With respect to gender, Tymitz et al. report that males lose significantly more weight than females do at 6 and 12 months post operation. This correlation was weakened by the fact that the male group was significantly taller and heavier than the female group pre-op. Greater preoperative weight results in increased weight loss postoperatively as is shown by our model [16]. Our weighted model for method 3 shows an adjusted 𝑅 2 value of 0.9017 between initial weight and weight loss within the first year post-op. This correlation becomes 0.9068 when gender is added as a variable. The effect of gender on prediction of weight loss in the first year postoperation accounts for 0.51% of the variability suggesting that neither gender nor height is of much overall importance.

Other studies suggest that psychological factors also contribute to postoperative long-term success. In 2004, Tsushima et al. observed an association between the revised Minnesota Multiphasic Personality Inventory-2 and weight loss outcome one year following gastric bypass. Psychological predictors of weight loss and regain included anxiety and excessive health concerns [17]. These findings were complimented by Rutledge et al.’s 2009 study, in which the assessment of mental health factors as the sum of psychiatric conditions rather than the presence of a specific condition improved the prediction of postoperative weight loss [18]. Pursuing the potential contribution of a patient’s motivational characteristics, Kaiser et al. presented evidence supporting the beneficial impact of support group attendance on the percentage of excess weight loss [19]. Although our patients had psychological evaluations before and after surgery, and they attended support groups, we did not have objective data with which to measure the effect.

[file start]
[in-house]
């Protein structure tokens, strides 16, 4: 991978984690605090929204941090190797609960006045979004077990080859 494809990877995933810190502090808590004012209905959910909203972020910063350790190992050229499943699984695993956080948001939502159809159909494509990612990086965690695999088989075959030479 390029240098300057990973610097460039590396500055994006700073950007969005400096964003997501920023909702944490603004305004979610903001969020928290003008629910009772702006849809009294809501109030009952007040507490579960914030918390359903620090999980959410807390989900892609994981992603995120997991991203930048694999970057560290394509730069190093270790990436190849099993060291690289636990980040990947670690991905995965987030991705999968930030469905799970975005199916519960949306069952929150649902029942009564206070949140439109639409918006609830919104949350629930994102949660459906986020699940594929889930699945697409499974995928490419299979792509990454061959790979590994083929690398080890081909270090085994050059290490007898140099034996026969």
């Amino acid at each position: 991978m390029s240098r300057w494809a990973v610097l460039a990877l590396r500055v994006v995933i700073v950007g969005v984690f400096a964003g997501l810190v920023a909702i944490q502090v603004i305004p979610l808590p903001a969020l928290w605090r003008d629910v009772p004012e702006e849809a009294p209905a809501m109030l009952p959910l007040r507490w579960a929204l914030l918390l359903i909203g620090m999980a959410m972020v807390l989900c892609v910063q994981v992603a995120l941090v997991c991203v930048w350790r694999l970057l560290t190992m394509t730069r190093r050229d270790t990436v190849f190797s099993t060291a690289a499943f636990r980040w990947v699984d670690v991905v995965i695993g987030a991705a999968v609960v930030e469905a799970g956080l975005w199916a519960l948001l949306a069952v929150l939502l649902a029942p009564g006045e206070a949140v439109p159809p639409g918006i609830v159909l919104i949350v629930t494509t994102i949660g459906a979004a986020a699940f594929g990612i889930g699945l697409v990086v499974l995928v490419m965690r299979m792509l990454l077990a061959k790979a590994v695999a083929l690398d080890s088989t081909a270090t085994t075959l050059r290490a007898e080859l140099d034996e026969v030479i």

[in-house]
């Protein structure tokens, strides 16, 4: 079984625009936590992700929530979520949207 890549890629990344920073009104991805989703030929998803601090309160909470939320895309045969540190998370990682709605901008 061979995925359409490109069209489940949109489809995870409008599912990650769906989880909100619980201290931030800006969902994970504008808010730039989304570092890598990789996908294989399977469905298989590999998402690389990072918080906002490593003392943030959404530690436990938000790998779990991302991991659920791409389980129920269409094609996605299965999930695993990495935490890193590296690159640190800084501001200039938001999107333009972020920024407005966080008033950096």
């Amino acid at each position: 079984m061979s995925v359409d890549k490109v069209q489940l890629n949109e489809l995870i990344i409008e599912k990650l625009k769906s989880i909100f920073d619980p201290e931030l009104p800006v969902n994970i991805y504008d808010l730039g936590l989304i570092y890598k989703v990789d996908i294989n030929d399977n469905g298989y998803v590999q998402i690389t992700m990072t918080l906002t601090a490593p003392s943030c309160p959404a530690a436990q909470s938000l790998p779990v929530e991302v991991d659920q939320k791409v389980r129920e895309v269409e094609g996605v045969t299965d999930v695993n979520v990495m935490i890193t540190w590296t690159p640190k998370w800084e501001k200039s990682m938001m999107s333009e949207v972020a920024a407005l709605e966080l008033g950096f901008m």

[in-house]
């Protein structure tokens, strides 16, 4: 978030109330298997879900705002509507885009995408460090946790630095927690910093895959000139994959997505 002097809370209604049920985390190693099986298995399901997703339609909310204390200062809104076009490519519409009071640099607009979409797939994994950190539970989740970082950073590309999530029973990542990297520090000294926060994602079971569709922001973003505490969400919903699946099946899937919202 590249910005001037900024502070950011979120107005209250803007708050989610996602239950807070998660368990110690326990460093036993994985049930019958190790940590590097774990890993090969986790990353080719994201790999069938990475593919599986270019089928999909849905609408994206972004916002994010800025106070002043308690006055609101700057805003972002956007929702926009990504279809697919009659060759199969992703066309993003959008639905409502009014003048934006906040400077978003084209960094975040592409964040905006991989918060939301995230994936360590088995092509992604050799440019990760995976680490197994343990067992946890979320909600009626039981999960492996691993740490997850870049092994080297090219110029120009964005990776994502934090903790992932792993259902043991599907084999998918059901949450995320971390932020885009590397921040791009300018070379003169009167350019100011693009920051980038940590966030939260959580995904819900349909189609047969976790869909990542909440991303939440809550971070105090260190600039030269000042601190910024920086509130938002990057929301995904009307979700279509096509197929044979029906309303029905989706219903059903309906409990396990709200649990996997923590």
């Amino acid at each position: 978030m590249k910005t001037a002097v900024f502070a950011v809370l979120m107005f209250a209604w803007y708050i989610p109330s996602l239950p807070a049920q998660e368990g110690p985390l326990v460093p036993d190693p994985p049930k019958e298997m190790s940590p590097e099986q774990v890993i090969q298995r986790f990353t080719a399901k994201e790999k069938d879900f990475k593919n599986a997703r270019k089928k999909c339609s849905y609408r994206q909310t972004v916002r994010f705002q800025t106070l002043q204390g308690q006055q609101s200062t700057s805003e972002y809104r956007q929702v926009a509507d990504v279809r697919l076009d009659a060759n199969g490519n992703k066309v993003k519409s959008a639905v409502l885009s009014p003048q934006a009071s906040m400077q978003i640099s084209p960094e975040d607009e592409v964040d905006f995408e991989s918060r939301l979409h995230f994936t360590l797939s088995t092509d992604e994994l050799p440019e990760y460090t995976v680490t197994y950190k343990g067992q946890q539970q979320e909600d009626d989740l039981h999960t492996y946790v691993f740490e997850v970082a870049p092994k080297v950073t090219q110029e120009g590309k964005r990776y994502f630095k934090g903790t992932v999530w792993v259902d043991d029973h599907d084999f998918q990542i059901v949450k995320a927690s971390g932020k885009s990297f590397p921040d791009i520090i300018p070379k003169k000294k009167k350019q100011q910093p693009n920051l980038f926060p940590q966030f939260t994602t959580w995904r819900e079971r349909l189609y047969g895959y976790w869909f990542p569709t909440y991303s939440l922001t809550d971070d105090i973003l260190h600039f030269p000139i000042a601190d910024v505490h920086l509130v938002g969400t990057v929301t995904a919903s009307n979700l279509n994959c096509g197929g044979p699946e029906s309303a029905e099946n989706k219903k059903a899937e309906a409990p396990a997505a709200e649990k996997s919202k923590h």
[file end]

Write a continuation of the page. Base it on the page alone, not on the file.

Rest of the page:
Alternatively, the predictive methodology itself is under scrutiny. In a 2009 study, Lee et al. demonstrated greater predictive accuracy with the decision tree model as opposed to the traditional logistical regression and discriminant analysis classification models [20]. From our perspective the approaches are complimentary rather than competitive. Regression in the period one year after gastric bypass provides a continuous model allowing patients to see the average weight decline and is more easily understood as the major variables are time and weight as related to initial weight. Decision trees are preferred when using multiple variables to predict outcomes at a single point in time.

Potential weaknesses in our model include the fact that procedures were done by one surgeon and the variability due to multiple surgeons was thereby eliminated. It follows that we were not able to assess the effect that having different surgeons might have had. We examined weight loss following gastric bypass as a single procedure and although it is tempting to think that preoperative weight is the major predictor of weight loss following other procedures we do not have data in support. Increasingly large differences in weight loss after one year make predictions based on initial weight increasingly inaccurate.

Low percent followup in our patients one year after gastric bypass may have led to a lower percent IW calculation as patients that drop out early may not lose as much weight [21].

In summary, we find that weight loss and thus predictability of outcome for the first postoperative year is primarily dependent on initial weight. Beyond one year, weight loss varies and is likely related to factors other than the operation such as dietary adaptation, psychiatric conditions, and physical activity. Our information may be helpful to patients and clinicians in deciding how much weight loss to expect after gastric bypass. Similar analyses for gastric banding, duodenal switch, and sleeve gastrectomy would be useful in the future.


The authors wish to thank San Diego State University and Saint George University for providing access to research materials. They are grateful for Jason Kramer’s early statistical assistance and the support from UCSD and UCI Math Departments. Thanks also are due to the many others that made this work possible.

Supplementary Materials

This supplementary material shows a small sample of data collected into the excel data base, minus personal identification. Below the sample of data is the protocol for running the analysis program (R-software version 2.10.1). It is an annotated step-by-step break down of the analysis process.

  1. Supplementary Material